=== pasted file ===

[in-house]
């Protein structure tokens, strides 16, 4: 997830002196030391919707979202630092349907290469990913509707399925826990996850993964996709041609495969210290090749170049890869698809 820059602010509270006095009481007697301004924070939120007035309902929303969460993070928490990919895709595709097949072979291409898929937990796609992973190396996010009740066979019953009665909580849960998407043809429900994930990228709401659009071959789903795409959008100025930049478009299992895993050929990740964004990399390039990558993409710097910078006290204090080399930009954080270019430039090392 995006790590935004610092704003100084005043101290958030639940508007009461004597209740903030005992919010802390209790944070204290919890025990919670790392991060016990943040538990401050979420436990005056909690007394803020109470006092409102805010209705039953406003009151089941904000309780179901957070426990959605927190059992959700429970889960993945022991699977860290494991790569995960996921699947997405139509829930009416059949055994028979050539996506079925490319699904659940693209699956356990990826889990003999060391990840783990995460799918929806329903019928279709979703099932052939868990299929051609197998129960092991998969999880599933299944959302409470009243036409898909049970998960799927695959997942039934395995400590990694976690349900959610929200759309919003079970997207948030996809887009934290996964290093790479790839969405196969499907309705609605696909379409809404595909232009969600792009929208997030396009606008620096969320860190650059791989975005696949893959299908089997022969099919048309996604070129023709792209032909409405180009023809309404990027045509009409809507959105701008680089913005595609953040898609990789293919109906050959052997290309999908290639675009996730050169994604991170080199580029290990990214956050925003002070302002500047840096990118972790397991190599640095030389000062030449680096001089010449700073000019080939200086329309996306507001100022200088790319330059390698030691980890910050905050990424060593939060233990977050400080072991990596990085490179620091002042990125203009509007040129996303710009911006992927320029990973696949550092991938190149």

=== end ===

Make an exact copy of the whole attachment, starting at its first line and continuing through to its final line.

[in-house]
């Protein structure tokens, strides 16, 4: 997830002196030391919707979202630092349907290469990913509707399925826990996850993964996709041609495969210290090749170049890869698809 820059602010509270006095009481007697301004924070939120007035309902929303969460993070928490990919895709595709097949072979291409898929937990796609992973190396996010009740066979019953009665909580849960998407043809429900994930990228709401659009071959789903795409959008100025930049478009299992895993050929990740964004990399390039990558993409710097910078006290204090080399930009954080270019430039090392 995006790590935004610092704003100084005043101290958030639940508007009461004597209740903030005992919010802390209790944070204290919890025990919670790392991060016990943040538990401050979420436990005056909690007394803020109470006092409102805010209705039953406003009151089941904000309780179901957070426990959605927190059992959700429970889960993945022991699977860290494991790569995960996921699947997405139509829930009416059949055994028979050539996506079925490319699904659940693209699956356990990826889990003999060391990840783990995460799918929806329903019928279709979703099932052939868990299929051609197998129960092991998969999880599933299944959302409470009243036409898909049970998960799927695959997942039934395995400590990694976690349900959610929200759309919003079970997207948030996809887009934290996964290093790479790839969405196969499907309705609605696909379409809404595909232009969600792009929208997030396009606008620096969320860190650059791989975005696949893959299908089997022969099919048309996604070129023709792209032909409405180009023809309404990027045509009409809507959105701008680089913005595609953040898609990789293919109906050959052997290309999908290639675009996730050169994604991170080199580029290990990214956050925003002070302002500047840096990118972790397991190599640095030389000062030449680096001089010449700073000019080939200086329309996306507001100022200088790319330059390698030691980890910050905050990424060593939060233990977050400080072991990596990085490179620091002042990125203009509007040129996303710009911006992927320029990973696949550092991938190149």